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Some stamps are just classics, for many different reasons. I thought it would be interesting just to list some and make a short summary about my "top-ten" (you are also welcome to disagree with the choices!). Of course, I shall start with the most mythical,
1. the Penny Black - first issued in May, 1840, it was the world's first adhesive postal stamp and revolutionized postal history. Before the Penny Black, the postal duty was paid by the recipient, who could have chosen not to receive it, causing losses for the postal authorities. The Penny Black introduced pre-payment in the postal system at a time letters were folded and the stamp glued on the outside - what also contributed that many of these stamps survived today (who kept the letter, kept the stamp). So, contrary to what many believe, the Penny Black is not actually a rare, expensive stamp, although a perfect piece could be costly.
2. British Guiana 1c magenta - issued in 1856 by the British Guyana (today's Guyana), this stamp was created for local newspapers. Only one example is known to have survived, and its whereabouts are not surely known, although speculation says it may be in a bank's volt, where its last keeper left it before dying in prison.
3. Inverted Jenny - issued in 1918 by the USA the airplane in the centre of the design appears upside-down as a result of an error. Very rare, around a 100 examples can be found in the world today. This stamp was involved in the greatest trade known: Bill Gross, a great stamp collector, bought a unique block of 4 in 2005 just to trade them with a stamp dealer, Donald Sundman, for a USA 1c Z Grill. Mr. Gross became the first and only philatelist to complete a collection of the US 19th century stamps.
4. the Bull's Eye - Brazilian's first issue of 1943 made Brazil be the second country to issue stamps at a federal level (although local issues in Zurich and New York had already circulated after the Penny Black and before the Bull's Eye). I have already written an entire post about it, so I shall be brief. Being quite popular, its "Pack Strip" (a strip containing the 30, 60 and 90 values) was sold for over 1.2 million USD in a 1993 auction. They are considered quite seldom, since few survived today, although the exact number is hard to say.
5. Treskilling Yellow - the Swedish 1855 stamp variety is famous due to an error in printing. The original stamp was printed in a blue-green colour, and only one yellow example is known to exist today - possibly holding the world's record auction price for a stamp (around 2.5 million USD).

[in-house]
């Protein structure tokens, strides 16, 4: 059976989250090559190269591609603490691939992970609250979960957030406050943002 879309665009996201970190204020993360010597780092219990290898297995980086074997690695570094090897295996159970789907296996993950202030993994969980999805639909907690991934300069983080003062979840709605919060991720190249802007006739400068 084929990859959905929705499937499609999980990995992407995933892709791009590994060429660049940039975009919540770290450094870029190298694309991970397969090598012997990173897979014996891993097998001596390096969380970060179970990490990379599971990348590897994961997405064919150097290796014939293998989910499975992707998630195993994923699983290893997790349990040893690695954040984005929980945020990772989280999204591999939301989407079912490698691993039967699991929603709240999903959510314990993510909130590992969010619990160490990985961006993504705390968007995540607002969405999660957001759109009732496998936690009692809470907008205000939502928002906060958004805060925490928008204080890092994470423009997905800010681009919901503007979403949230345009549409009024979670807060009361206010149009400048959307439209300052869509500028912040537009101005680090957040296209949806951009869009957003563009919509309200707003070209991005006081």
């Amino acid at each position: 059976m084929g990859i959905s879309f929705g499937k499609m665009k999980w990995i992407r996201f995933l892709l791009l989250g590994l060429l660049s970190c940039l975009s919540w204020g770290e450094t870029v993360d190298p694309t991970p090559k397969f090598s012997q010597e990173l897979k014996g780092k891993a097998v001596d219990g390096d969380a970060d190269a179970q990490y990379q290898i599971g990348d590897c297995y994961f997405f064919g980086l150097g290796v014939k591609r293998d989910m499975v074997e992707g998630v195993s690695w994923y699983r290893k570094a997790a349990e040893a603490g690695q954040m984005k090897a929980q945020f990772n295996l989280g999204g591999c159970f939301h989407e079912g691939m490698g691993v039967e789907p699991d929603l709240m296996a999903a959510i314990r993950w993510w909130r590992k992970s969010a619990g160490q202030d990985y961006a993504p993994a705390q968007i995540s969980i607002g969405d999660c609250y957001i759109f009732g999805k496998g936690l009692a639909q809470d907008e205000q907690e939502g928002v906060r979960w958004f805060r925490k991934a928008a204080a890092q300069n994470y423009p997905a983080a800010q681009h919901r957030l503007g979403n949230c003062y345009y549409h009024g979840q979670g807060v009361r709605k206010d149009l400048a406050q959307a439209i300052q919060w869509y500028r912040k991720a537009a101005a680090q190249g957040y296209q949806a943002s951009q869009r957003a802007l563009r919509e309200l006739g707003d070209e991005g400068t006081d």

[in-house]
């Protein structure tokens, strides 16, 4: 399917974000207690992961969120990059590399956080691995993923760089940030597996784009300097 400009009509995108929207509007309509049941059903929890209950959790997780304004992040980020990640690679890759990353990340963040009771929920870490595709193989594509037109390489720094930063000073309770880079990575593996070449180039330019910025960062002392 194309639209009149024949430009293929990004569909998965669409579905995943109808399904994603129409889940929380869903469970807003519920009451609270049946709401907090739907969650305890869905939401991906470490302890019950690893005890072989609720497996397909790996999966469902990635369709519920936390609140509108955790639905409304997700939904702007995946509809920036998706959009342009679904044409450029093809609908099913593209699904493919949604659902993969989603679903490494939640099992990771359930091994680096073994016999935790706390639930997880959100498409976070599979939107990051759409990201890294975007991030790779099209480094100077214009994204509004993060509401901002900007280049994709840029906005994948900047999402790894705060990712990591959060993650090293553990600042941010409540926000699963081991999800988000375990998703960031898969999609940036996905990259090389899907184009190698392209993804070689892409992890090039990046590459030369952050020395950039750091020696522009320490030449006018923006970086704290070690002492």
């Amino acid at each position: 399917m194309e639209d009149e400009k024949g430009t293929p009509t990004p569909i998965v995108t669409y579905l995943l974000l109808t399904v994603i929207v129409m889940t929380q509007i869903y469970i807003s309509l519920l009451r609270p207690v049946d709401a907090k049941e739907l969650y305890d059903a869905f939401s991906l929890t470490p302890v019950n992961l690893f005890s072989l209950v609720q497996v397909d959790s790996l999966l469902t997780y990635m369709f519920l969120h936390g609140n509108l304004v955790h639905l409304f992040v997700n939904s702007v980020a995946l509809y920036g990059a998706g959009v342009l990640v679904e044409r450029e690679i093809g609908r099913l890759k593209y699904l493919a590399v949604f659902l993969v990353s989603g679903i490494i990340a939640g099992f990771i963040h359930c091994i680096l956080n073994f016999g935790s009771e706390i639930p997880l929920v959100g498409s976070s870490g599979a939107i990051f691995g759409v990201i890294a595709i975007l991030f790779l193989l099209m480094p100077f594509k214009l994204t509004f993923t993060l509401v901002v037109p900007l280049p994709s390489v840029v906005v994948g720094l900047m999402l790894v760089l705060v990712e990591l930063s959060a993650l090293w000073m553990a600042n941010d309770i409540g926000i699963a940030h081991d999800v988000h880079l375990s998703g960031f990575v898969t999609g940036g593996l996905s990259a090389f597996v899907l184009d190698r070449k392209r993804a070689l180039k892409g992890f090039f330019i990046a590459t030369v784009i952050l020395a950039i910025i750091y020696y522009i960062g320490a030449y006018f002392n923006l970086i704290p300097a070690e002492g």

6. Mauritius "Post Office" - invitations to a ball in the governor's house were being prepared when the governor's wife had the idea of sending them with the first stamp of Mauritius in 1847. The first issues had the print 'Post Office" on them, being replaced by "Post Paid" the following year. 27 examples are known to exist today.
7. Benjamin Franklin Z Grill - issued by the US in 1868, the stamp contains indentions caused by a grill pressed on the paper. It is the rarest US stamp, with only 2 known examples, one of which owned by the New York Public Library.
8. Basel Dove - before Switzerland established its countrywide postal system (1849), the canton of Basel issued the Basel Dove in 1845, which is today very rare, although its exact numbers are unknown. It was the first stamp issued in three colours, and it has been widely forged (so beware if you encounter one around!).
9. Cape Triangular - Cape of Good Hope, a Portuguese colony where nowadays one may find Cape Town, in South Africa, introduced the world's first triangular stamps in 1853. The original shape may be due to stand out from that of the British, but also to symbolize a less expensive stamp to be used inland.
10. Scinde Dawk - in 1852 Sindh, an area located in today's Pakistan, replaced the old local system of postage paid by weight and the distance of addresses (where runners would deliver to) by a simple more inexpensive uniform rate for postage (where camels and horses replaced the runners). Like the Basel Dove, these were also widely forged.
Pictures taken in GLABRA 2013 (in Grarus, Switzerland). Exhibitor: Hans
Zweifel. "Die ersten Briefmarken der Welt von 1840—1849"
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